The most inexpensive source of regular groceries in Turkey will usually be your local street market. These are common and form a staple element of daily life in the country (Turkey is home to one of the largest covered markets in the world, the Grand Bazaar of Istanbul).

In terms of travel, a local one-way ticket costs around €0.25. A trip to a concert could be €4.10, with a cinema ticket coming in at around €2.50, so entertaining yourself certainly won’t prove too expensive!

Working whilst studying

Because Turkey is not yet a member of the EU, you may not automatically be guaranteed the right to work as a foreign student. You may still be able to apply for a work permit, but this can be dependent upon the support of a prospective employer and your application won't necessarily be successful. Casual work can be available in tourist areas – particularly if you speak a foreign language – but you should ensure that any work you undertake is safe and legal. In some cases your university may provide employment opportunities for its students – you should be able to enquire about the possibility of this in advance.

Further information

You should now have a good idea of what to expect from your time studying a Masters in Turkey. Once you've sorted your accommodation needs and managed your budget, you'll be able to enjoy your time living and studying in one of the most vibrant and historic parts of Europe and Asia. There are a few other details you should probably check on before you travel though – see below for a quick guide to transport in Turkey, Turkish banking and healthcare for international students at Turkish universities.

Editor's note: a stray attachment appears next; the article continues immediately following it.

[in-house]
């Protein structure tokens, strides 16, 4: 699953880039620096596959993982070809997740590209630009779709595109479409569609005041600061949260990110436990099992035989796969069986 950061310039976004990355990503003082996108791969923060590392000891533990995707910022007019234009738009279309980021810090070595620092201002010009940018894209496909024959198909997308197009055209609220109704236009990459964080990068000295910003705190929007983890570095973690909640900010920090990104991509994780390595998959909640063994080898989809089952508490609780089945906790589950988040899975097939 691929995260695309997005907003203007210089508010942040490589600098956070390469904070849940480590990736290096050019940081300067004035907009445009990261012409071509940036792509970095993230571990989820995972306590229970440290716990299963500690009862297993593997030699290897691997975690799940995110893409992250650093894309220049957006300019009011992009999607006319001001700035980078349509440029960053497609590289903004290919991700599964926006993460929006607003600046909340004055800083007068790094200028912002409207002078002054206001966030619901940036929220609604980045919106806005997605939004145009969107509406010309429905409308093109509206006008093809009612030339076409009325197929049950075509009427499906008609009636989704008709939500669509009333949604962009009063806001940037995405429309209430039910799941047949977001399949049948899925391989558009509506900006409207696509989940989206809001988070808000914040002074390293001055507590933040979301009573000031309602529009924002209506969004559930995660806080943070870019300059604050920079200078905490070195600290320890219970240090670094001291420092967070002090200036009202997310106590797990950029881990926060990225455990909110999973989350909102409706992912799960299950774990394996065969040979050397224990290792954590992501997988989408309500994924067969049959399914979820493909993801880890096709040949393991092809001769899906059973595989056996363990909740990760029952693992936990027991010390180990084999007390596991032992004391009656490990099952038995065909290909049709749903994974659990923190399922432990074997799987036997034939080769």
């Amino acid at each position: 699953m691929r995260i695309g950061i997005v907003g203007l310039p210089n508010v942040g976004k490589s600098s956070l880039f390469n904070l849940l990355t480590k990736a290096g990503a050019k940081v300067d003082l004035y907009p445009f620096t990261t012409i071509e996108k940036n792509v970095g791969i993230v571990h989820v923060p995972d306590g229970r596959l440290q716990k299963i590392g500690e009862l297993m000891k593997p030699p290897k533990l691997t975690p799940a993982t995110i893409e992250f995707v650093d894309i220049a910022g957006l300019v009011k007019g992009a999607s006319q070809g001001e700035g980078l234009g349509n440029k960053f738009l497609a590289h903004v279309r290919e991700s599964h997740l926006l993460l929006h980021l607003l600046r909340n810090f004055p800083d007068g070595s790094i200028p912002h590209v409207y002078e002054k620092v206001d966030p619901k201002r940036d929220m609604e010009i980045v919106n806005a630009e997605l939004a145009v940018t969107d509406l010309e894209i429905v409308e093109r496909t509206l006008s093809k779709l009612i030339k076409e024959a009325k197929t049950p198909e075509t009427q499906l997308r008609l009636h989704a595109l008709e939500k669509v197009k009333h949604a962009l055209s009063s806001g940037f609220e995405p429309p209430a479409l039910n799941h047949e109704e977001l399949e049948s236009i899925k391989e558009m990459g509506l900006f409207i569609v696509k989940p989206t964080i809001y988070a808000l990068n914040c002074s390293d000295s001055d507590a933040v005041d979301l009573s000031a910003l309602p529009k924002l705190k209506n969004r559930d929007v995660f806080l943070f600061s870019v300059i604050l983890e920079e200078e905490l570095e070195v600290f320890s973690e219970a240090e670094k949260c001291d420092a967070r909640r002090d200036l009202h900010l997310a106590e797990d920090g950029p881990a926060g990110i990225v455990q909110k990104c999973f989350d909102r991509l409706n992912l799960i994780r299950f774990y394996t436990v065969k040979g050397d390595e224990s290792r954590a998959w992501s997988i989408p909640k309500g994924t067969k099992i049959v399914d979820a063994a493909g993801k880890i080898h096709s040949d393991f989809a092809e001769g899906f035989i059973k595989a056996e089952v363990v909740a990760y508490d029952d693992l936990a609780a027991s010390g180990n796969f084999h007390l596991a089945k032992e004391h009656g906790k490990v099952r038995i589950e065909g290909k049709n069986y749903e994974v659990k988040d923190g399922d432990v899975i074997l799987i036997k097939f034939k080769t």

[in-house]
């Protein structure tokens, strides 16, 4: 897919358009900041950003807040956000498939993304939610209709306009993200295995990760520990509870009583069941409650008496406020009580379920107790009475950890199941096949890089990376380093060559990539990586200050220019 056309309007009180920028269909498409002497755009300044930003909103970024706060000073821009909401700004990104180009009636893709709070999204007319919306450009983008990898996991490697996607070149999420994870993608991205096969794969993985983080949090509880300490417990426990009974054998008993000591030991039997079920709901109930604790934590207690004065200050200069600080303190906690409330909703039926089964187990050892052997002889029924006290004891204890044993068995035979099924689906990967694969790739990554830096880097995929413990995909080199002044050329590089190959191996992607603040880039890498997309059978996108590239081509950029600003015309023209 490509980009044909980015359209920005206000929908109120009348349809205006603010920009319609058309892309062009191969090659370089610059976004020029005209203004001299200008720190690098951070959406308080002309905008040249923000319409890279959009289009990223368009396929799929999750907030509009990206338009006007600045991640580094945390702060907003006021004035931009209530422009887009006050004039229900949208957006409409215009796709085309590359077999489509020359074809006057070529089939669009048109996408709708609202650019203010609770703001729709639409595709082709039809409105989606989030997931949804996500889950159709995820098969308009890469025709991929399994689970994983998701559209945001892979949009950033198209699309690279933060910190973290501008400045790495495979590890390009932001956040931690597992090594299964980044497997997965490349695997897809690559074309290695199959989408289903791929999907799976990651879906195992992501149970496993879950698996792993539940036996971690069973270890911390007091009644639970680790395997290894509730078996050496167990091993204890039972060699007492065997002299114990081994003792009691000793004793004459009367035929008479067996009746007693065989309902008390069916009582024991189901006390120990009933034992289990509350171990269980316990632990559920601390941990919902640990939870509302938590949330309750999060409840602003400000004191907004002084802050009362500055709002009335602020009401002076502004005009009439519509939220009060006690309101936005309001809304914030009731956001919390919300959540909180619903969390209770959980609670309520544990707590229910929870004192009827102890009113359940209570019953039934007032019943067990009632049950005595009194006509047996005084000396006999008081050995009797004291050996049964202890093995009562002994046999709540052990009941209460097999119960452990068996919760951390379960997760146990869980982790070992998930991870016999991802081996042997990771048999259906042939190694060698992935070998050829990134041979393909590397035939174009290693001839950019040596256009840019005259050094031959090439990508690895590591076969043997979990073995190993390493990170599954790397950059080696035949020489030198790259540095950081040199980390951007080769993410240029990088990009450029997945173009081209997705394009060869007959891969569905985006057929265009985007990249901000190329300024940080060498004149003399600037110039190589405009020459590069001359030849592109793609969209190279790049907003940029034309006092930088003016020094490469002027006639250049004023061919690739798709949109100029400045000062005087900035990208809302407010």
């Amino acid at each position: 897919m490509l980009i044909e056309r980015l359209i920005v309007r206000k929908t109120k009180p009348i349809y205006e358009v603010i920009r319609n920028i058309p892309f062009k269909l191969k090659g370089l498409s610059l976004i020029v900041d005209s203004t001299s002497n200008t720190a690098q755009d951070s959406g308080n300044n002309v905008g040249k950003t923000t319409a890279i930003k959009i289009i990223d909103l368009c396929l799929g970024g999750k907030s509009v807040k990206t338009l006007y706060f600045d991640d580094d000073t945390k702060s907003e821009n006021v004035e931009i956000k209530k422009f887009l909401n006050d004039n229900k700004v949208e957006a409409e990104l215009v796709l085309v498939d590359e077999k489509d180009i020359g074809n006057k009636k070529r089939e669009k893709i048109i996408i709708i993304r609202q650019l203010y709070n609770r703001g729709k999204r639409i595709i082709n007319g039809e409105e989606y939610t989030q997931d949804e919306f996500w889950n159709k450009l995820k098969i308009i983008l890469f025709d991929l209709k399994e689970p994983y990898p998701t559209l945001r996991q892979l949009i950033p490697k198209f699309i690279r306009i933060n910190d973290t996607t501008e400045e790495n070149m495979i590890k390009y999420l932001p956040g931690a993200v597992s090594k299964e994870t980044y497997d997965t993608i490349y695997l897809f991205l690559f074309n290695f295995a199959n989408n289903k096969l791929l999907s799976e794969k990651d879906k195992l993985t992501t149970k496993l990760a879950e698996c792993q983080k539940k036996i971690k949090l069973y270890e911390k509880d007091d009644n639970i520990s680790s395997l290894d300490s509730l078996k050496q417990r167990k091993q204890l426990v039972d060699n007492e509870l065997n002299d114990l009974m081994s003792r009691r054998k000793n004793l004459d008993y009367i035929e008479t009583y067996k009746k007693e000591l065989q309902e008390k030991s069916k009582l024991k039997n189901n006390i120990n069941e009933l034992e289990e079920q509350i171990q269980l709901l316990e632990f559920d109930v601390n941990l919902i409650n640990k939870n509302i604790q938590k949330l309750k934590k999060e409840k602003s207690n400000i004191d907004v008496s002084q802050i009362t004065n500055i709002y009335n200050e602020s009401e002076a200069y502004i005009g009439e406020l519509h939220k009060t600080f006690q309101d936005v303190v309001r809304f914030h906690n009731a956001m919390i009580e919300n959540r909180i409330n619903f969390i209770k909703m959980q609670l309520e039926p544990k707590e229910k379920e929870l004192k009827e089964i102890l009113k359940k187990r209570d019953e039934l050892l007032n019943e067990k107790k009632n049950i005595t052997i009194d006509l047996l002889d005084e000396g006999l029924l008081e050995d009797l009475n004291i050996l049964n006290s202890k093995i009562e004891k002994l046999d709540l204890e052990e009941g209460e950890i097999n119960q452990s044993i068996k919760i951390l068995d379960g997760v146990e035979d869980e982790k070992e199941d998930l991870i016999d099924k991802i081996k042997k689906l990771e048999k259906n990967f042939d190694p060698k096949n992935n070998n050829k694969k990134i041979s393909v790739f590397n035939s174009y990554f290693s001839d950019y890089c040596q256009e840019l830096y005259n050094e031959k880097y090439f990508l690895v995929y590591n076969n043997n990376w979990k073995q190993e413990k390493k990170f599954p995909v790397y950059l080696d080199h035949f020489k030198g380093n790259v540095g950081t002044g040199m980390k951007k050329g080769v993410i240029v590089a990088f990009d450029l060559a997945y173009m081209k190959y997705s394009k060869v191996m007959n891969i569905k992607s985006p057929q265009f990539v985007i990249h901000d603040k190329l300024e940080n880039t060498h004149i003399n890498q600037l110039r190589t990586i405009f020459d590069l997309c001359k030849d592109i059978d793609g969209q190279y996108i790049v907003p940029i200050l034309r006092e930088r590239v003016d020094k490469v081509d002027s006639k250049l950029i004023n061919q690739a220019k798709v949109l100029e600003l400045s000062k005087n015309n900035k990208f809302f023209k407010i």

Travel and transportation

Turkey is accessible by air, with several international airports and a range of airlines serving the country's busy tourist industry. Overland travel from Europe is also possible (and may sometimes be cheaper) but can be slow; of course, if you've time to spare then taking a coach or train into Turkey will offer an excellent opportunity for some sightseeing.

Travel within Turkey is possible using bus and train services, with metropolitan subways also operating in major cities. If taking short trips you can also make use of Turkey's dolmus services. These are small minibuses that operate as shared taxis. They run across set routes, but will stop at any point to pick up additional passengers. This can lead to some quite busy services (the word dolmus derives from the Turkish for 'stuffed'!) but dolmus are nonetheless a safe and quite convenient way to get around Turkish cities or to travel to and from popular destinations such as airports.

Money and banking

Foreign students should have no difficulty opening a bank account in Turkey. Provided you can confirm your identity and address you should be able to complete the process in one visit to a local branch. Turkish banking offers a range of modern services, including online account management, international balance transfers and automated cash machines in convenient locations. You should also be able to exchange currency at most banks, though the commission charges may be cheaper at dedicated exchange bureaus.


Universities in Turkey will usually offer a free medical service to students, providing initial consultations and basic treatment. Additional or more extensive care will incur a charge and you should therefore provide yourself with some form of health insurance. You can purchase a policy from the Turkish Social Security Institution (SGK) and this may be the option preferred by local authorities. You should be able to get advice on policies and obligations from your university's international office.

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Last updated - 21/01/2019